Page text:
For example, if a brake manufacturer learns about a bad shipment of brake pads, it can use IntelliPlex to trace the serial number and then track the associated lots through the manufacturing process to determine where the defect originated. A sales manager could follow the same approach to examine results by region or sector, and then drill down to individual invoices to determine which sales people are performing well.

Other reports assist with inventory management by keeping workers apprised of projected and actual quantities during manufacturing, assembly, and distribution processes.

Traceability is critical in manufacturing, an industry in which businesses must coordinate product recalls and accountability issues. BI reports help them to uncover problems, maximize profitability and extend best practices inside the business from department to department and externally, with partners and customers.

Cloud-based BI platforms can also help manufacturers solve analyzing operational metrics.

A typical mid-sized manufacturer might have hundreds of machines working around the clock. Assembly lines generate information from networked sensors that can be used for equipment configuration, troubleshooting, quality control, and maintenance purposes. Each machine captures an immense volume of data at each stage of the manufacturing process. Manufacturers need to continually examine this data to circumvent problems and keep the operation running at peak capacity.

Manufacturing and Data Discovery

The kind of real-time, ground level insight offered by a cloud-based ERP platform with business intelligence capabilities helps manufacturers manage information in a way that benefits every user in the organization, from the shop floor to the CEO’s office.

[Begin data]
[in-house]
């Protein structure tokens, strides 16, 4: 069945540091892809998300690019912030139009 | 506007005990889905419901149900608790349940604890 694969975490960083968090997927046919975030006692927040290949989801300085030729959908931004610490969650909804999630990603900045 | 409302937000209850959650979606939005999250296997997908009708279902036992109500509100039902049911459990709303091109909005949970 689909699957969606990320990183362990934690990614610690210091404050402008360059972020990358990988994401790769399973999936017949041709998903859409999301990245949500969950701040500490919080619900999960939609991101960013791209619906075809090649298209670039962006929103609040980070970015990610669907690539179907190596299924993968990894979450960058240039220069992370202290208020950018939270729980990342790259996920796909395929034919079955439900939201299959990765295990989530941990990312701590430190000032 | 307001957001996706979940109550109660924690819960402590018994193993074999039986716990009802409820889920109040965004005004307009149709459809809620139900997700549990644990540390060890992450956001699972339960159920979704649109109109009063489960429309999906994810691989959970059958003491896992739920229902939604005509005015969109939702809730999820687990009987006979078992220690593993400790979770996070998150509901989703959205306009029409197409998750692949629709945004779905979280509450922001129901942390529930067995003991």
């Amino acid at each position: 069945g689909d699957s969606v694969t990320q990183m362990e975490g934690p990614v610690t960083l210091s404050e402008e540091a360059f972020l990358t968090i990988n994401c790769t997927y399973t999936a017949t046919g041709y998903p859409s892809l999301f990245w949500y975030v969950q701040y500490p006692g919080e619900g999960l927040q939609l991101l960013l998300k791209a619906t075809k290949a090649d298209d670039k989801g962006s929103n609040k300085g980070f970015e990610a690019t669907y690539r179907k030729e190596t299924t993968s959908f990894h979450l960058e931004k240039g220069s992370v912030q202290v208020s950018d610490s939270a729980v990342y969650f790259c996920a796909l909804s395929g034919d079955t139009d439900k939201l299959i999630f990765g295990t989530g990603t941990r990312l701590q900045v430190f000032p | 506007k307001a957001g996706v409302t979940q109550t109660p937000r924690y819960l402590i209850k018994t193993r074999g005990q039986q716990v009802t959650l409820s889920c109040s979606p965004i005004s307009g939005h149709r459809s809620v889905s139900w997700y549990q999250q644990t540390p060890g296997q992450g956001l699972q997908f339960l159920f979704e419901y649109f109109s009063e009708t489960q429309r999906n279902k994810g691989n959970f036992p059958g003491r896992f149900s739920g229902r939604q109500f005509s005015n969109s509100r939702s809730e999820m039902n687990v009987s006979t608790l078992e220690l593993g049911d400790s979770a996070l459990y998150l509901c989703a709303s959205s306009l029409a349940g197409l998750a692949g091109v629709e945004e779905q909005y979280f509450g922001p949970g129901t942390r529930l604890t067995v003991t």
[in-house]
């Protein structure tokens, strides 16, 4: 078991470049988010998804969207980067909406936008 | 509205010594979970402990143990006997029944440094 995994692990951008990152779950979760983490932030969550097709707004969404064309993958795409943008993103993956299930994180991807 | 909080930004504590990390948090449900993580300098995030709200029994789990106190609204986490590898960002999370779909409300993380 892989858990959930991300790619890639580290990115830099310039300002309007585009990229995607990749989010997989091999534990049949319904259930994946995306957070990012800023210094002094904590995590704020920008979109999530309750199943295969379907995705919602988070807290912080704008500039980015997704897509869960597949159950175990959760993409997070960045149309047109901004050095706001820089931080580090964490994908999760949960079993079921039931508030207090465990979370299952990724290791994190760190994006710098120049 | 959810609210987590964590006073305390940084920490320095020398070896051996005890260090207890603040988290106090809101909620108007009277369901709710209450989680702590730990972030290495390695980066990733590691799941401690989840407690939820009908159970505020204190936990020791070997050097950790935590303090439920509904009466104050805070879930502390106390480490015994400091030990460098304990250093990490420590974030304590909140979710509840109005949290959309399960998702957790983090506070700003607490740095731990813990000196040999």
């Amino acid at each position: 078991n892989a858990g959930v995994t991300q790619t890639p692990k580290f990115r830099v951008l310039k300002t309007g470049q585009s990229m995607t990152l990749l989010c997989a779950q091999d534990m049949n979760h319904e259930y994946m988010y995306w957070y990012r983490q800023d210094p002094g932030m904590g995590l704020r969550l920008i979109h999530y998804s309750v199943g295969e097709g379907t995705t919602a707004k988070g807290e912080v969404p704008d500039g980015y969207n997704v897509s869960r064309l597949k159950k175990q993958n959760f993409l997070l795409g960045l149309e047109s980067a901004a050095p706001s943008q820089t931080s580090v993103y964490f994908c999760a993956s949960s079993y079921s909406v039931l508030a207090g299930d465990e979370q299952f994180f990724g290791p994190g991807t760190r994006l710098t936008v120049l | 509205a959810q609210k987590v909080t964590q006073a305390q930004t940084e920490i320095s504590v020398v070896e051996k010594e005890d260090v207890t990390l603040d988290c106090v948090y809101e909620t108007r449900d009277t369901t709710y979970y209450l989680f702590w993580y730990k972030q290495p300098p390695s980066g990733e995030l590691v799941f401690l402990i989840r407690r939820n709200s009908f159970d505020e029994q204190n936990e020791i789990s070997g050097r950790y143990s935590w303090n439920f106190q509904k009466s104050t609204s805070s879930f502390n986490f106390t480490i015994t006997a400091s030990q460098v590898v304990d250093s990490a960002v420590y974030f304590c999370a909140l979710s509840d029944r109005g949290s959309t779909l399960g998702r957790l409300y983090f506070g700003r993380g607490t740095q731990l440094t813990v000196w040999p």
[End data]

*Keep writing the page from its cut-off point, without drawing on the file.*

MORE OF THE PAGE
Information is key to data discovery. Data discovery is a term commonly used to describe the process of collecting and consolidating information from various back-end systems and sources, then using interactive dashboards to manipulate and analyze it to uncover patterns, trends, relationships, and anomalies.

BI in the cloud and easy-to-use data discovery tools can erase barriers to business intelligence adoption in manufacturing. Among the most common are the absence of resources, lack of budget, and a lack of awareness of BI and analytics, according to Ventana Research.

But the continuous innovation of emerging technologies can speed the rate at which manufacturing companies become adopters of BI platforms. Through better management of their growing data assets, organizations can create an analytics-driven culture to improve business performance, foster innovation to transform processes, and share strategic insights.

Adam Cohen is the Director of Partner Business Development at Information Builders.